Spanish explorer Francisco Coronado set out with 300 Spaniards, 1,000 Indians, 1,000 extra horses, herds of pigs and sheep, and 6 swivel guns to search for the 7 Cities of Gold that a crazed white man reported existed. This man had been shipwrecked on the coast of Florida in 1524 and 8 years later ended up in California with his story. Coronado never found the cities. When he returned to Spain in 1542 saying so, he wasn't believed. In 1930 J. Frank Dobie of the University of Texas wrote a book about men's absurd willingness to believe and search for buried treasurer. He titled the book Coronado's Children.
Is this what Jesus would have us be in these two parables? If so, I'm a natural. I've always dreamed of buried treasure; do till this day. The land I hunt has a cemetery dating to 1877; it was a stagecoach stop. I continually look for where a fleeing criminal might have stashed his loot. The Old San Antonio Road is just 3 miles from there. Conquistadors are said to have passed on it with loads of gold. When the creek bed is dry, I'm not just looking for wild hogs but buried Spanish doubloons.
To be in search of something very valuable like the pearl merchant or to have great joy at happening to find buried treasure is perfectly natural for me. What's not natural for me is to buy all for the sake of Jesus. If the buried treasure in the field is Jesus, His kingdom, and I happened to find it I wouldn't buy the whole field just to get it. Be honest; would you? I want Jesus the treasure but not the field that goes with Him. With Jesus comes the hatred of all men, suffering, the cross, "many a sorrow, many a labor, many a tear." With Jesus comes the burden of my neighbors; whatever I do or don't do to them it's counted as done or not done to Jesus. Sorry, having Jesus is great but all that goes with Him isn't.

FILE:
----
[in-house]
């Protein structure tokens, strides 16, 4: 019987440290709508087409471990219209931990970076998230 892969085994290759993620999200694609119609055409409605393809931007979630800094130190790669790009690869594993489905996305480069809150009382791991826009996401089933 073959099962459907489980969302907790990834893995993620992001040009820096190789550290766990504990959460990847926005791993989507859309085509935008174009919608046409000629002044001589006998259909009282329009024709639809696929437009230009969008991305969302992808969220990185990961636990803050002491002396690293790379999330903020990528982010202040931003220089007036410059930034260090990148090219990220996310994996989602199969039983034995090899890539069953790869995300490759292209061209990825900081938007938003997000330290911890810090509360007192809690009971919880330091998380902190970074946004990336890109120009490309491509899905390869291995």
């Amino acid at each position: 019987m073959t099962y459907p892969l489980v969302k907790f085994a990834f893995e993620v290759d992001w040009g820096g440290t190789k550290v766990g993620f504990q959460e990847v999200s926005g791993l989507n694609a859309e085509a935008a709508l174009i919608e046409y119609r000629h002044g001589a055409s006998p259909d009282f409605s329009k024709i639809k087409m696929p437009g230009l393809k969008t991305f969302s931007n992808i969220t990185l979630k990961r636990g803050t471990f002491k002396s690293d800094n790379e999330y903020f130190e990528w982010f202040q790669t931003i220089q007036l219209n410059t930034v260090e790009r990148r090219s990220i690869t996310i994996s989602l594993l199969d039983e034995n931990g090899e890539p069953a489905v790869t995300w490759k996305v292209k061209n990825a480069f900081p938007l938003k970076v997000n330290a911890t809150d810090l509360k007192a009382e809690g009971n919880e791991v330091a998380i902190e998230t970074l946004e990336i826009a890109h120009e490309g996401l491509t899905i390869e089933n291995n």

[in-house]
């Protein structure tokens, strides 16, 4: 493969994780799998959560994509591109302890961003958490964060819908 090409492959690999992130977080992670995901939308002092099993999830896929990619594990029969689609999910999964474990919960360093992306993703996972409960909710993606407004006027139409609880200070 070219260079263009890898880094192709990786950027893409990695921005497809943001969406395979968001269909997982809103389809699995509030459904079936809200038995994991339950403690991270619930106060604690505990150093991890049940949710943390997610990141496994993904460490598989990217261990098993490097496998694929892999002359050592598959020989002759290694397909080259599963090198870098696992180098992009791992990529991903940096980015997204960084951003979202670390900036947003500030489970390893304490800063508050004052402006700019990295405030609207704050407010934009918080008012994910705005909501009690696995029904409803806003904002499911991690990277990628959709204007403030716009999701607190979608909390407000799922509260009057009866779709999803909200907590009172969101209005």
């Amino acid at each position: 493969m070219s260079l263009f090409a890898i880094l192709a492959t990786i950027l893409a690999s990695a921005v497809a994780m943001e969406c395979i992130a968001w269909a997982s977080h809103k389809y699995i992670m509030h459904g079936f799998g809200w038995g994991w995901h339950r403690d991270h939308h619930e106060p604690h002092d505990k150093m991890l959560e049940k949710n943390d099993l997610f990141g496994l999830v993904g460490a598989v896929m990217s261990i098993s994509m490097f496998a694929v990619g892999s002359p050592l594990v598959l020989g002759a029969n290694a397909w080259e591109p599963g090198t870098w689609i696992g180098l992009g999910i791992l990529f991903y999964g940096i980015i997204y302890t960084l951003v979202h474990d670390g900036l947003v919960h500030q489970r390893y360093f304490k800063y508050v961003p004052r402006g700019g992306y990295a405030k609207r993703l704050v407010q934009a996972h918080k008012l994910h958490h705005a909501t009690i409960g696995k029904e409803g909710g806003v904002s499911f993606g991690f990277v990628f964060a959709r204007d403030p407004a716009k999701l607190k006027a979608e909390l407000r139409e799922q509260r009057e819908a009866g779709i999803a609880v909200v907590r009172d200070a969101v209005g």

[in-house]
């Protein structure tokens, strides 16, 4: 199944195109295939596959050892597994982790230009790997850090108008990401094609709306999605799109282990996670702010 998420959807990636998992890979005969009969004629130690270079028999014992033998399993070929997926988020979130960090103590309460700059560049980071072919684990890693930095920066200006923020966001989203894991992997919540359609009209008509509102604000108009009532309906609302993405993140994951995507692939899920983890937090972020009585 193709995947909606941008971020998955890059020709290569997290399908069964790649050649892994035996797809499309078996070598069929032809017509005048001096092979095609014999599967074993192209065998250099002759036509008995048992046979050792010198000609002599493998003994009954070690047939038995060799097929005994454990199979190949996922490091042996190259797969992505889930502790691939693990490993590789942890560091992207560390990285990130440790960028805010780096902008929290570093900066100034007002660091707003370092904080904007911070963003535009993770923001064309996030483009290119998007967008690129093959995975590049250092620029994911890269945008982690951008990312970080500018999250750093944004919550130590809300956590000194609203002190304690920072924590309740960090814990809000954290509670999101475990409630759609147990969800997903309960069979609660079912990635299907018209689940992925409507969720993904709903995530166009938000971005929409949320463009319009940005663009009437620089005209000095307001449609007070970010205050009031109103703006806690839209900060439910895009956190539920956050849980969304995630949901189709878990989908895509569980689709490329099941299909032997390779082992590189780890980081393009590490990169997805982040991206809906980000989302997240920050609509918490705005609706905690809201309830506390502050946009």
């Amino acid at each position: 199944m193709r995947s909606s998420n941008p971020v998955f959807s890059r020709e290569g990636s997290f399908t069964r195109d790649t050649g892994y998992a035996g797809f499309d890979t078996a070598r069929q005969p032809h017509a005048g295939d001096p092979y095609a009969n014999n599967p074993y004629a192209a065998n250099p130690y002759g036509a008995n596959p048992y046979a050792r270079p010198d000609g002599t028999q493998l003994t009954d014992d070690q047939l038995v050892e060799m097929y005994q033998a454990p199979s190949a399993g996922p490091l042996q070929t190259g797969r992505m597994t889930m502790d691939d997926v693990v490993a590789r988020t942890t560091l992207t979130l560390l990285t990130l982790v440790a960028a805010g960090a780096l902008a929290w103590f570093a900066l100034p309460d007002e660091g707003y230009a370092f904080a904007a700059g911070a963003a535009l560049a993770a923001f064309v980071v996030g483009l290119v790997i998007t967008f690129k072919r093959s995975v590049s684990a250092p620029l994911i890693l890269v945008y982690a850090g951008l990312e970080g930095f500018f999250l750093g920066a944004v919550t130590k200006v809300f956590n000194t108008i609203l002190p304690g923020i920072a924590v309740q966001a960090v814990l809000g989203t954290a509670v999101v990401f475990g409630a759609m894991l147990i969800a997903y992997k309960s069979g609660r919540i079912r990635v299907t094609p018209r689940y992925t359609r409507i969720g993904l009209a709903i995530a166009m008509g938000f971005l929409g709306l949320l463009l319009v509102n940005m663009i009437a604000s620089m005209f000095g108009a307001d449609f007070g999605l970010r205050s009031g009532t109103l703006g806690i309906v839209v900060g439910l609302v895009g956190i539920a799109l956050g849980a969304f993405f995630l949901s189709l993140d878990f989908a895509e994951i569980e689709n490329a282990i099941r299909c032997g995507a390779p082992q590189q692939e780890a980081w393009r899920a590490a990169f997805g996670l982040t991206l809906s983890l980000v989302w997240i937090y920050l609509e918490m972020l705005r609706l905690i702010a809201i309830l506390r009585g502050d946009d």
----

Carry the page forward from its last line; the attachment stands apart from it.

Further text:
I'm a natural treasure hunter and as we sang Jesus is a priceless treasure, but it's not natural for me to sell all to get Him. As it's not natural for me to buy all to get Jesus; so it's not natural for me sell all to get Jesus either. O in my own strength of will I can give up some sins, some opinions, some possessions outwardly, but not all or any inwardly. I can sing on Good Friday "Love so amazing, so divine, demands my soul, my life, my all," but if I really meant it I wouldn't grumble and complain when it demands my time, talent, or treasure. And here's the kicker; to have Jesus doesn't cost a percentage, some, a portion, as people like to think, it costs all. And when I hear that my face falls as quickly and as darkly as the rich young man's did.
In reality, I'm a good for nothing fish caught in the net of the Church, and so are you. By nature I am a child of Coronado always in search of buried treasure but not a child of God. I don't search for Jesus and even if I should happen to find Him He's not worth everything to me. I'm the mudcat, the turtle, the carp Jesus, the Fisherman, should cast out of His net into the fire.
Now I'm on to something; when Jesus is seen as the main actor in these parables they become useful, helpful, comforting. For the sake of us children of the heavenly Father buried as we were in the mud, dirt, and filth of this world, Jesus did buy all the world. 2 Corinthians 5 says, "God was reconciling the world to Himself in Christ. John says Jesus is not just the wrath-removing sacrifice for us but for the whole world. Children of Coronado won't buy all that goes with Jesus to get Jesus, but Jesus bought the whole world to buy us.